You can also use this conversation as the opportunity to ask if they’ve heard of any recent opportunities or have recommendations for individuals or organizations you should get in touch with. Just be sure to not make the whole conversation about yourself. Ask what they are involved with right now – it might trigger some ideas for you.

Nonprofit career tips by and for UBC students

Along with my colleague Roselynn Verwoord, fellow Next Leaders Network steering committee member, I presented on the topic of careers in the nonprofit sector at the latest University of British Columbia Student Leadership Conference (SLC 2010). As a UBC alum, I’ve presented at this conference before – I really enjoy meeting keen students interested in career development and the nonprofit sector.

The top tip I enjoy sharing with students is how a degree does not define you. You do. I demonstrate this by sharing my main post-university jobs (high school teacher, nonprofit gala event manager, and promoter of student engaged citizenship and community-university engagement) and asking what they think my undergrad degree was in. Chemistry and Biology are generally not the first guesses.

The workshop participants brainstormed different tips and resources related to finding employment in the nonprofit sector. They came up with a pile of suggestions in a really tight period of time – many that were new to me. Learning happens in every direction.

Looking for Jobs and Volunteer Roles

Networking and Mentorship

  • Arts Tri-Mentoring/Engineering Tri-Mentoring
  • Joining Clubs/Student Associations (e.g Emerging Leaders Group)
  • Sharing experience with other volunteers
  • Me Inc. – Commerce Conference (external networking)
  • Parents and family friends
  • Volunteer in residence
  • Professors
  • Friends of friends
  • Mailing Lists/talking to people at fairs
  • Make use of relevant LinkedIn groups (Non Profit & Philanthropic Job Board) and Twitter contacts (via Andrea)
  • Research ideal potential employers and conduct an informational interview (check out a WLU informational interviewing booklet) (via Andrea)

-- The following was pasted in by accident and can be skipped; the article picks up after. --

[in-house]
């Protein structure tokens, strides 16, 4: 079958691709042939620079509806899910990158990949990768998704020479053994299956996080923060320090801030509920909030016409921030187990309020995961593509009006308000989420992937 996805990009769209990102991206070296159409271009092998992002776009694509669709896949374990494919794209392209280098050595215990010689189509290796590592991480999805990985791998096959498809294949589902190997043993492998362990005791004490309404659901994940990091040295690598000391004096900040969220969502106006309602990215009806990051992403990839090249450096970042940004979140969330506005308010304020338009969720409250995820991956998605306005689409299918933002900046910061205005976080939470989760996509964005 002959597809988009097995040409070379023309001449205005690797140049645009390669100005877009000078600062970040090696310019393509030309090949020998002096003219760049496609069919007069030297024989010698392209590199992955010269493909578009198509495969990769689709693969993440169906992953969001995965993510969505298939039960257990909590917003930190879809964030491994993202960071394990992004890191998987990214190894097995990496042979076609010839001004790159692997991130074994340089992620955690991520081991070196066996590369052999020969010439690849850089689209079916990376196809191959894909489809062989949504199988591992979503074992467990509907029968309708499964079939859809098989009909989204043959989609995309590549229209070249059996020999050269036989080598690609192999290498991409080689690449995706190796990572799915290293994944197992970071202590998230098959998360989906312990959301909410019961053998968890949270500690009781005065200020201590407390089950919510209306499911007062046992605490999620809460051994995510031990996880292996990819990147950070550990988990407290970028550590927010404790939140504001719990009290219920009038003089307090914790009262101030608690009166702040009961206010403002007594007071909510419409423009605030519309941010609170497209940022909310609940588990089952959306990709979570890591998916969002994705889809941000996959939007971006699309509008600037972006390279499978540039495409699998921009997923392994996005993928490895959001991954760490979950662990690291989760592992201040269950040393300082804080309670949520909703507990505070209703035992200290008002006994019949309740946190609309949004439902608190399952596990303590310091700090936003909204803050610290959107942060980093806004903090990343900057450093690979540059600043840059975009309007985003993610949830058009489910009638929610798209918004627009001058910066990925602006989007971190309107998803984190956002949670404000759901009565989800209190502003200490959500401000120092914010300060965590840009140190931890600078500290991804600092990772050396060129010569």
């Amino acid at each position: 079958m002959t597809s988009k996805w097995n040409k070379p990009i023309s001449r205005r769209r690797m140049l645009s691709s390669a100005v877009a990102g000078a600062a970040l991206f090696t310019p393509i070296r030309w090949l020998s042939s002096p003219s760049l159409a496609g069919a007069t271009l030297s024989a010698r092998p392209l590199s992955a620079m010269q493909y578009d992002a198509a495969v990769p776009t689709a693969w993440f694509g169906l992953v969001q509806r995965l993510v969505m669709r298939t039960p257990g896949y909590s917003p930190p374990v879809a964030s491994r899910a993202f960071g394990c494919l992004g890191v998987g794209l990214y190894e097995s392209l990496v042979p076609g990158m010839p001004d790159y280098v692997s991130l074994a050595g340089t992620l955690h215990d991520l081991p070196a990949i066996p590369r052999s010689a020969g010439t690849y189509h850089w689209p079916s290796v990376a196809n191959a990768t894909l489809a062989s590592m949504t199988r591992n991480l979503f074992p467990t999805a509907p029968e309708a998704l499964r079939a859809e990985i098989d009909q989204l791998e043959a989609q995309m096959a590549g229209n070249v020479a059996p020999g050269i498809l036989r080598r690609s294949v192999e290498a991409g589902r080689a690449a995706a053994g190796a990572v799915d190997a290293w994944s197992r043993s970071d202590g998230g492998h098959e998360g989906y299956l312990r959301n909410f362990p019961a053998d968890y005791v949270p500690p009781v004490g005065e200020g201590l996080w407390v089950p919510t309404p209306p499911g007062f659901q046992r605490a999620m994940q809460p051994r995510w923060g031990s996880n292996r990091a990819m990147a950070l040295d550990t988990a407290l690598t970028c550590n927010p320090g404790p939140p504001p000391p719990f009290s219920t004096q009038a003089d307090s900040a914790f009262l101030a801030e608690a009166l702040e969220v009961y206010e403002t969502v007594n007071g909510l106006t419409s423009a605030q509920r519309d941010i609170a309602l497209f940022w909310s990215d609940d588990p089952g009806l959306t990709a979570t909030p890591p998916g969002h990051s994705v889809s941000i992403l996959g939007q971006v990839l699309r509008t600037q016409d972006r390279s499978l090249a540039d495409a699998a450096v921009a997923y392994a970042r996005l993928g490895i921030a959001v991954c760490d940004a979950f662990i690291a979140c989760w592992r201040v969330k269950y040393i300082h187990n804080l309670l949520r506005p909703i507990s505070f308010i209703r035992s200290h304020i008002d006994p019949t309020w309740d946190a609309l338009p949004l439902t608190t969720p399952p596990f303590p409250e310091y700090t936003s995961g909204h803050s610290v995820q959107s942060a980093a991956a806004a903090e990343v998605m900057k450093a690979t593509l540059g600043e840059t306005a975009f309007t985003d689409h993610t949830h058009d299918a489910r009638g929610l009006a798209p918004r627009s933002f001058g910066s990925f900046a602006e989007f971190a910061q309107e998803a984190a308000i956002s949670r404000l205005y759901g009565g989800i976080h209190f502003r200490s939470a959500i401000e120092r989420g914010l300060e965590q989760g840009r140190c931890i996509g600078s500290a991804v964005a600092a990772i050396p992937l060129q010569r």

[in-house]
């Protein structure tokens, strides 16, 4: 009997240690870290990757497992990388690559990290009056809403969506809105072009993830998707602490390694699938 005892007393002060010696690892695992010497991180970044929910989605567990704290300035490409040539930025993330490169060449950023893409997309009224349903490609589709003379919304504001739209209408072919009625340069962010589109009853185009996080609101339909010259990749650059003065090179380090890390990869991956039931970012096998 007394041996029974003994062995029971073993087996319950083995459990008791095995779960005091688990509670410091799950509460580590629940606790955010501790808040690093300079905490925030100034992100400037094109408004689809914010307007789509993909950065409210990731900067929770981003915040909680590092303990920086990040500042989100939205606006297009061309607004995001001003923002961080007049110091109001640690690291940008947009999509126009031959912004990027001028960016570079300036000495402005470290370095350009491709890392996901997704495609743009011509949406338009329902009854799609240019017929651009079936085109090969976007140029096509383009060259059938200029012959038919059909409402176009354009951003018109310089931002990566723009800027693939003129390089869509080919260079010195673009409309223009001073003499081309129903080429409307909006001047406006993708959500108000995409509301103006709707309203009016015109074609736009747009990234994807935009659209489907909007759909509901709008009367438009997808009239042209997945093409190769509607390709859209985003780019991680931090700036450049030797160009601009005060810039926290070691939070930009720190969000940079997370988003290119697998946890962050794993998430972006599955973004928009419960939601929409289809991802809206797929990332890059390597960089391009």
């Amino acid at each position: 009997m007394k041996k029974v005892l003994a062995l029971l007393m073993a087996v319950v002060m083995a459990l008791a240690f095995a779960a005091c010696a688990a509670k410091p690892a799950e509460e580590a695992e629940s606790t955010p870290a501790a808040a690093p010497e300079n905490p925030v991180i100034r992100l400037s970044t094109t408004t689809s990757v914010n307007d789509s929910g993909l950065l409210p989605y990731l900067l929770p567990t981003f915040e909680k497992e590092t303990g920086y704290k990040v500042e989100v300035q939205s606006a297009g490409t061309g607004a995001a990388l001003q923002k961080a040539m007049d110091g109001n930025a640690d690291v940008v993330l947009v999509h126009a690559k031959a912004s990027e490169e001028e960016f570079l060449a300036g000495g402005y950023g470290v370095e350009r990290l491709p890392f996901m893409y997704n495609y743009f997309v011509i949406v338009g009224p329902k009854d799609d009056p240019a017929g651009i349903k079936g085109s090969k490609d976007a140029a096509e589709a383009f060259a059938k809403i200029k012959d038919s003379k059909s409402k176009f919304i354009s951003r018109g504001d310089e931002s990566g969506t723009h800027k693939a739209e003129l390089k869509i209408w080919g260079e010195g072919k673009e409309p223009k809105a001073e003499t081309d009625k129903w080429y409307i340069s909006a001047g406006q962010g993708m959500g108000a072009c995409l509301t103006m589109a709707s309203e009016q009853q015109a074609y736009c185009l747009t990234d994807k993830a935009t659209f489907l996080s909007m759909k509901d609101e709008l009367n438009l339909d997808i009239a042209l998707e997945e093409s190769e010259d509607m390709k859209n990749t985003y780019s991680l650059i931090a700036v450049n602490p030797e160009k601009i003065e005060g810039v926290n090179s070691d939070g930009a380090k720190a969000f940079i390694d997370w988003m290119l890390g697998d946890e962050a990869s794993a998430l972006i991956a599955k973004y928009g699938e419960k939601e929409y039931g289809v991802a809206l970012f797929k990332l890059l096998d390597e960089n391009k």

Resumes, Cover Letter and Interviews

  • Research company before interview
  • Career services (for help)
  • Hook for cover letter – be interesting
  • Be specific to job description
  • Be unique, passionate (to certain extent)
  • Interviews –
  • be down to earth
  • practice potential q’s
  • confidence
  • Don’t’ answer questions in conventional way
  • Situation, task, action, result, transfer (technique for answering interview q’s)
  • Reveal your transferable skills
  • Be honest

Learning and Workshops

  • Mentoring Programs
  • Involvement Showcase (CSI)
  • Green Book
  • SLC 2010
  • Google
  • Events UBC Site
  • Career Days
  • Community workshops
  • Company workshops
  • Clubs
  • Go Global (Exchange)
  • Read
  • Community centers/resources
  • Research seminars
  • Research the rules are for the part of the sector in which you’re looking (do you need a specific degree?) (via mjfrombuffalo)

Things NOT to Do

  • Don’t pick something you don’t find interesting
  • Don’t lie about your passion
  • Don’t be inconsistent in your approach (e.g. volunteer work can be just as important as paid work)
  • Don’t have ANY visible content online that’s questionable. Always manage your online personal/professional brand. (via Andrea)
  • Bashing – don’t criticize another organization
  • Don’t name drop
  • No assumptions
  • Don’t ask about wages (to begin with, anyway)
  • Don’t be in it for the money
  • Don’t burn bridges
  • Don’t do it just for the sake of your resume

What a fantastic list! You can find more ideas for young nonprofit professionals in Metro Vancouver here, including common mistakes made by new-to-nonprofit job seekers.